# Hest

##### Spherical Contact Distribution Function

Estimates the spherical contact distribution function of a random set.

- Keywords
- spatial, nonparametric

##### Usage

```
Hest(X, r=NULL, breaks=NULL, ...,
correction=c("km", "rs", "han"),
conditional=TRUE)
```

##### Arguments

- X
- The observed random set.
An object of class
`"ppp"`

,`"psp"`

or`"owin"`

. - r
- Optional. Vector of values for the argument $r$ at which $H(r)$
should be evaluated. Users are advised
*not*to specify this argument; there is a sensible default. - breaks
- Optional. An alternative to the argument
`r`

. Not normally invoked by the user. - ...
- Arguments passed to
`as.mask`

to control the discretisation. - correction
- Optional.
The edge correction(s) to be used to estimate $H(r)$.
A vector of character strings selected from
`"none"`

,`"rs"`

,`"km"`

,`"han"`

and`"best"`

. - conditional
- Logical value indicating whether to compute the conditional or unconditional distribution. See Details.

##### Details

The spherical contact distribution function
of a stationary random set $X$
is the cumulative distribution function $H$ of the distance
from a fixed point in space to the nearest point of $X$,
given that the point lies outside $X$.
That is, $H(r)$ equals
the probability that `X`

lies closer than $r$ units away
from the fixed point $x$, given that `X`

does not cover $x$.

Let $D = d(x,X)$ be the shortest distance from an arbitrary
point $x$ to the set `X`

. Then the spherical contact
distribution function is
$$H(r) = P(D \le r \mid D > 0)$$
For a point process, the spherical contact distribution function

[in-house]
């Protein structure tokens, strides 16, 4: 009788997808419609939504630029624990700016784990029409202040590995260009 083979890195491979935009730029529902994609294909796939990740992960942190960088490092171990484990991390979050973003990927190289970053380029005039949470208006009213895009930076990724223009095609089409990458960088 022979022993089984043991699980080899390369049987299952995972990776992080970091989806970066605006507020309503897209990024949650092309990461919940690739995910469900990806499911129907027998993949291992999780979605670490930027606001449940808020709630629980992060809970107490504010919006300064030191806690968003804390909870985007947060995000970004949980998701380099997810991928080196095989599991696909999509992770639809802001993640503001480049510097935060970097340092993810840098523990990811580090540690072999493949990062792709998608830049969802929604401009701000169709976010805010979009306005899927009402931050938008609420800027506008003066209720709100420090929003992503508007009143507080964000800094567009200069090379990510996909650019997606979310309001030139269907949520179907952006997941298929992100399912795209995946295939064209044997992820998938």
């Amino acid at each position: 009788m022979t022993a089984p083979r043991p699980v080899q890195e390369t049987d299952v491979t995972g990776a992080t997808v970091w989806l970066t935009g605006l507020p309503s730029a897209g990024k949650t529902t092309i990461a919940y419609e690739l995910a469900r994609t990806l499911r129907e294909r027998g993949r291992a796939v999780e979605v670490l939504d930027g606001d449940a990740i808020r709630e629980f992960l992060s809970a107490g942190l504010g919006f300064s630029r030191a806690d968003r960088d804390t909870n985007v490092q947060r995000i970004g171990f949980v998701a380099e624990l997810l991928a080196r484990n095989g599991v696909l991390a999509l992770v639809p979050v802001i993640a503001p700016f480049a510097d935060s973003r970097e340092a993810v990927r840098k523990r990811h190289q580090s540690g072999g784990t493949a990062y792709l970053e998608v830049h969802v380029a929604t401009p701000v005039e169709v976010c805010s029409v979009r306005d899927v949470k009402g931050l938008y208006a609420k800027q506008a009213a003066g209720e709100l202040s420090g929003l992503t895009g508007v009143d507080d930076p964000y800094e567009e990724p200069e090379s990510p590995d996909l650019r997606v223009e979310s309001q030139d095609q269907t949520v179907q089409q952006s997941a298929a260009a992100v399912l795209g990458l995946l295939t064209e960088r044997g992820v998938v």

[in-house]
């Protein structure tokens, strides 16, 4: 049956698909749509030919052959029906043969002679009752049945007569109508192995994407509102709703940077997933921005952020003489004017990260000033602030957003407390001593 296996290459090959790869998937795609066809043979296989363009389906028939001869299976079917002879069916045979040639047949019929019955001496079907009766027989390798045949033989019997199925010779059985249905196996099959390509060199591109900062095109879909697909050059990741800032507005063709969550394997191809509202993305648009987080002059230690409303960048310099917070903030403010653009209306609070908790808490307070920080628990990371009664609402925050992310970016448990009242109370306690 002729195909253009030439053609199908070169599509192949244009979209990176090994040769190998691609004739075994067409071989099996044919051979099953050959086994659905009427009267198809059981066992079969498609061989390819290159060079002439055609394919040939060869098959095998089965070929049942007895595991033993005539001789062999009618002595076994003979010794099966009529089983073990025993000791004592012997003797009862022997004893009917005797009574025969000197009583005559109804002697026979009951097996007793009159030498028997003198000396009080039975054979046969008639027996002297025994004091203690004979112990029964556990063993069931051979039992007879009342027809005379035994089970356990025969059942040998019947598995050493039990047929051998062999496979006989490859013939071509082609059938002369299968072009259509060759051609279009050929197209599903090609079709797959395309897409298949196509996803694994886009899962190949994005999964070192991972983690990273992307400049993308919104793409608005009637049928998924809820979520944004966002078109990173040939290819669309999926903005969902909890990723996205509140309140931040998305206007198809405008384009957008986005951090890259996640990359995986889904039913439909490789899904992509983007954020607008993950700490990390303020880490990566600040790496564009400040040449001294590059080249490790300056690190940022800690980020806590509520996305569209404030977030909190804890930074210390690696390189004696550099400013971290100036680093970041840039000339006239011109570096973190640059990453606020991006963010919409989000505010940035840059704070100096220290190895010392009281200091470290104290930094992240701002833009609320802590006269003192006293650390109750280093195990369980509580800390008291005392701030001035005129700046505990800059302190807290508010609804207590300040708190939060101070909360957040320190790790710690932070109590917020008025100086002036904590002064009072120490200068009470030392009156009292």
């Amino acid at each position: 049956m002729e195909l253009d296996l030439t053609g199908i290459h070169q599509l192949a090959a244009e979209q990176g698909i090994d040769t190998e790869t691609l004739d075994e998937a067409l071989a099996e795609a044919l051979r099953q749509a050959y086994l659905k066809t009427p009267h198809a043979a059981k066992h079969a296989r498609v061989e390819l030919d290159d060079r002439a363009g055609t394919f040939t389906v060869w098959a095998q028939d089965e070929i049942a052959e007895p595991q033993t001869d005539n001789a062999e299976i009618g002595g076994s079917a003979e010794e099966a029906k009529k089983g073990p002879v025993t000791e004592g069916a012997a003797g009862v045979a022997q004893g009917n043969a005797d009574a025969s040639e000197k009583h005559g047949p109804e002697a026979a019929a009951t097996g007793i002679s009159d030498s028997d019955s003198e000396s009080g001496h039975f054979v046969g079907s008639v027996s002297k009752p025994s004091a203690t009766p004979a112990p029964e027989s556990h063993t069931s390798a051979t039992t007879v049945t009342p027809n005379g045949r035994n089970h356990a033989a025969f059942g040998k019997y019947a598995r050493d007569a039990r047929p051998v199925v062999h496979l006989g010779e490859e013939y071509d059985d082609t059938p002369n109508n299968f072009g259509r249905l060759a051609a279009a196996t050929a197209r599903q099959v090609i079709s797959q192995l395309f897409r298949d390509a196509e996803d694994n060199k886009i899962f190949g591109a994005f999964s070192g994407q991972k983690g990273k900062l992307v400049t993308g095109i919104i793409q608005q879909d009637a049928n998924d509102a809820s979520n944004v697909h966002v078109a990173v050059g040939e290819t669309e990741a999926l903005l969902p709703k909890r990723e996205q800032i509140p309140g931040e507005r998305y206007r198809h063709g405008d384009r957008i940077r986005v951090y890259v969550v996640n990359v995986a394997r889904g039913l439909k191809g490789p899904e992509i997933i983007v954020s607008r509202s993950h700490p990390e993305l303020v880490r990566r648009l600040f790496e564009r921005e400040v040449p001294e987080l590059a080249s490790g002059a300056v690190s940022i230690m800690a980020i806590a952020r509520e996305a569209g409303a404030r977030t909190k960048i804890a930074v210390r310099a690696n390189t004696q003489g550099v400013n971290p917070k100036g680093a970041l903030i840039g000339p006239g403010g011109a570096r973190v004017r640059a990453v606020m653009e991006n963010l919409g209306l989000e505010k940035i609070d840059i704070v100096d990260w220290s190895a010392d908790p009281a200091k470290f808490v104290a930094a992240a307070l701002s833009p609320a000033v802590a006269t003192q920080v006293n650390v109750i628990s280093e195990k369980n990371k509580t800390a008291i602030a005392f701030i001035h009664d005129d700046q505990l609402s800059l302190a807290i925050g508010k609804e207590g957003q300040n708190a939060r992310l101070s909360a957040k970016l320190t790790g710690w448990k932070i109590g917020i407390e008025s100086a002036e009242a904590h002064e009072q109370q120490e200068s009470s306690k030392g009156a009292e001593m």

is the same as the empty space function $F$ discussed
in `Fest`

.

The argument `X`

may be a point pattern
(object of class `"ppp"`

), a line segment pattern
(object of class `"psp"`

) or a window (object of class
`"owin"`

). It is assumed to be a realisation of a stationary
random set.

The algorithm first calls `distmap`

to compute the
distance transform of `X`

, then computes the Kaplan-Meier
and reduced-sample estimates of the cumulative distribution
following Hansen et al (1999).
If `conditional=TRUE`

(the default) the algorithm
returns an estimate of the spherical contact function
$H(r)$ as defined above.
If `conditional=FALSE`

, it instead returns an estimate of the
cumulative distribution function
$H^\ast(r) = P(D \le r)$
which includes a jump at $r=0$ if `X`

has nonzero area.

Accuracy depends on the pixel resolution, which is controlled by the
arguments `eps`

, `dimyx`

and `xy`

passed to
`as.mask`

. For example, use `eps=0.1`

to specify
square pixels of side 0.1 units, and `dimyx=256`

to specify a
256 by 256 grid of pixels.

##### Value

- An object of class
`"fv"`

, see`fv.object`

, which can be plotted directly using`plot.fv`

.Essentially a data frame containing up to six columns:

r the values of the argument $r$ at which the function $H(r)$ has been estimated rs the ``reduced sample'' or ``border correction'' estimator of $H(r)$ km the spatial Kaplan-Meier estimator of $H(r)$ hazard the hazard rate $\lambda(r)$ of $H(r)$ by the spatial Kaplan-Meier method han the spatial Hanisch-Chiu-Stoyan estimator of $H(r)$ raw the uncorrected estimate of $H(r)$, i.e. the empirical distribution of the distance from a fixed point in the window to the nearest point of `X`

##### References

Baddeley, A.J. Spatial sampling and censoring.
In O.E. Barndorff-Nielsen, W.S. Kendall and
M.N.M. van Lieshout (eds)
*Stochastic Geometry: Likelihood and Computation*.
Chapman and Hall, 1998.
Chapter 2, pages 37-78.
Baddeley, A.J. and Gill, R.D.
The empty space hazard of a spatial pattern.
Research Report 1994/3, Department of Mathematics,
University of Western Australia, May 1994.

Hansen, M.B., Baddeley, A.J. and Gill, R.D.
First contact distributions for spatial patterns:
regularity and estimation.
*Advances in Applied Probability* **31** (1999) 15-33.

Ripley, B.D. *Statistical inference for spatial processes*.
Cambridge University Press, 1988.

Stoyan, D, Kendall, W.S. and Mecke, J.
*Stochastic geometry and its applications*.
2nd edition. Springer Verlag, 1995.

##### See Also

##### Examples

```
X <- runifpoint(42)
H <- Hest(X)
Y <- rpoisline(10)
H <- Hest(Y)
H <- Hest(Y, dimyx=256)
data(heather)
H <- Hest(heather$coarse)
H <- Hest(heather$coarse, conditional=FALSE)
```

*Documentation reproduced from package spatstat, version 1.31-2, License: GPL (>= 2)*